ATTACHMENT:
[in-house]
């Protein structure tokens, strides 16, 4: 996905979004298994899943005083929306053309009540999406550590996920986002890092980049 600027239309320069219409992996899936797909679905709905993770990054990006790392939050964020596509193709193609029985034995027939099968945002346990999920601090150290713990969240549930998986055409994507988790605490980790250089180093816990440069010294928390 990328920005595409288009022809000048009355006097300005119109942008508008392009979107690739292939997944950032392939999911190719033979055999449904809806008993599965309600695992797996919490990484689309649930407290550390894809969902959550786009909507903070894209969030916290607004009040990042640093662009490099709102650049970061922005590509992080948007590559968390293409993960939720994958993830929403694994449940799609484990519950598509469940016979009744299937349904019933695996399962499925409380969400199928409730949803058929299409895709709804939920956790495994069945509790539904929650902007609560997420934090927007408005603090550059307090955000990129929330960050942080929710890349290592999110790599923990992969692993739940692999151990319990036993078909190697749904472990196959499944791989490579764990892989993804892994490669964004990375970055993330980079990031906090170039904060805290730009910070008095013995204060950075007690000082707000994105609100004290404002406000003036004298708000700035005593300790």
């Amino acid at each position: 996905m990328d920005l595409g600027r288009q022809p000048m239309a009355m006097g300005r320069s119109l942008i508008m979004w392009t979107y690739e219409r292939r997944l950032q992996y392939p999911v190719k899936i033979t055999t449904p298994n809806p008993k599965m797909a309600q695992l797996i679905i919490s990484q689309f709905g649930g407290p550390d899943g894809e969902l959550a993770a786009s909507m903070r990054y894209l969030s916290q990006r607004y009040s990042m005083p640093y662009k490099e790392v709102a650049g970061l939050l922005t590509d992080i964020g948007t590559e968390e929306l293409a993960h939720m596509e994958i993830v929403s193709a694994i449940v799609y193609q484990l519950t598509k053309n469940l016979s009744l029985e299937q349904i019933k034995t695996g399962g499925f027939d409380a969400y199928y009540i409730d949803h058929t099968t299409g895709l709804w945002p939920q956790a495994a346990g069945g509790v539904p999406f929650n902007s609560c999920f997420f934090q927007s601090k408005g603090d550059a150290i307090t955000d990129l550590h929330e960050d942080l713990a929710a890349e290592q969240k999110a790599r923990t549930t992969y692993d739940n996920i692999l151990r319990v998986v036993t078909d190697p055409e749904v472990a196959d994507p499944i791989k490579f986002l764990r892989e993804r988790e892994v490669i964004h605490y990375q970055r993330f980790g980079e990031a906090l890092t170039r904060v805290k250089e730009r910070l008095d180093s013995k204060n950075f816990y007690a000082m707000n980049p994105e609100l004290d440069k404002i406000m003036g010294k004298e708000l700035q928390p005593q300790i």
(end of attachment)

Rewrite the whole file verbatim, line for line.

[in-house]
């Protein structure tokens, strides 16, 4: 996905979004298994899943005083929306053309009540999406550590996920986002890092980049 600027239309320069219409992996899936797909679905709905993770990054990006790392939050964020596509193709193609029985034995027939099968945002346990999920601090150290713990969240549930998986055409994507988790605490980790250089180093816990440069010294928390 990328920005595409288009022809000048009355006097300005119109942008508008392009979107690739292939997944950032392939999911190719033979055999449904809806008993599965309600695992797996919490990484689309649930407290550390894809969902959550786009909507903070894209969030916290607004009040990042640093662009490099709102650049970061922005590509992080948007590559968390293409993960939720994958993830929403694994449940799609484990519950598509469940016979009744299937349904019933695996399962499925409380969400199928409730949803058929299409895709709804939920956790495994069945509790539904929650902007609560997420934090927007408005603090550059307090955000990129929330960050942080929710890349290592999110790599923990992969692993739940692999151990319990036993078909190697749904472990196959499944791989490579764990892989993804892994490669964004990375970055993330980079990031906090170039904060805290730009910070008095013995204060950075007690000082707000994105609100004290404002406000003036004298708000700035005593300790």
């Amino acid at each position: 996905m990328d920005l595409g600027r288009q022809p000048m239309a009355m006097g300005r320069s119109l942008i508008m979004w392009t979107y690739e219409r292939r997944l950032q992996y392939p999911v190719k899936i033979t055999t449904p298994n809806p008993k599965m797909a309600q695992l797996i679905i919490s990484q689309f709905g649930g407290p550390d899943g894809e969902l959550a993770a786009s909507m903070r990054y894209l969030s916290q990006r607004y009040s990042m005083p640093y662009k490099e790392v709102a650049g970061l939050l922005t590509d992080i964020g948007t590559e968390e929306l293409a993960h939720m596509e994958i993830v929403s193709a694994i449940v799609y193609q484990l519950t598509k053309n469940l016979s009744l029985e299937q349904i019933k034995t695996g399962g499925f027939d409380a969400y199928y009540i409730d949803h058929t099968t299409g895709l709804w945002p939920q956790a495994a346990g069945g509790v539904p999406f929650n902007s609560c999920f997420f934090q927007s601090k408005g603090d550059a150290i307090t955000d990129l550590h929330e960050d942080l713990a929710a890349e290592q969240k999110a790599r923990t549930t992969y692993d739940n996920i692999l151990r319990v998986v036993t078909d190697p055409e749904v472990a196959d994507p499944i791989k490579f986002l764990r892989e993804r988790e892994v490669i964004h605490y990375q970055r993330f980790g980079e990031a906090l890092t170039r904060v805290k250089e730009r910070l008095d180093s013995k204060n950075f816990y007690a000082m707000n980049p994105e609100l004290d440069k404002i406000m003036g010294k004298e708000l700035q928390p005593q300790i």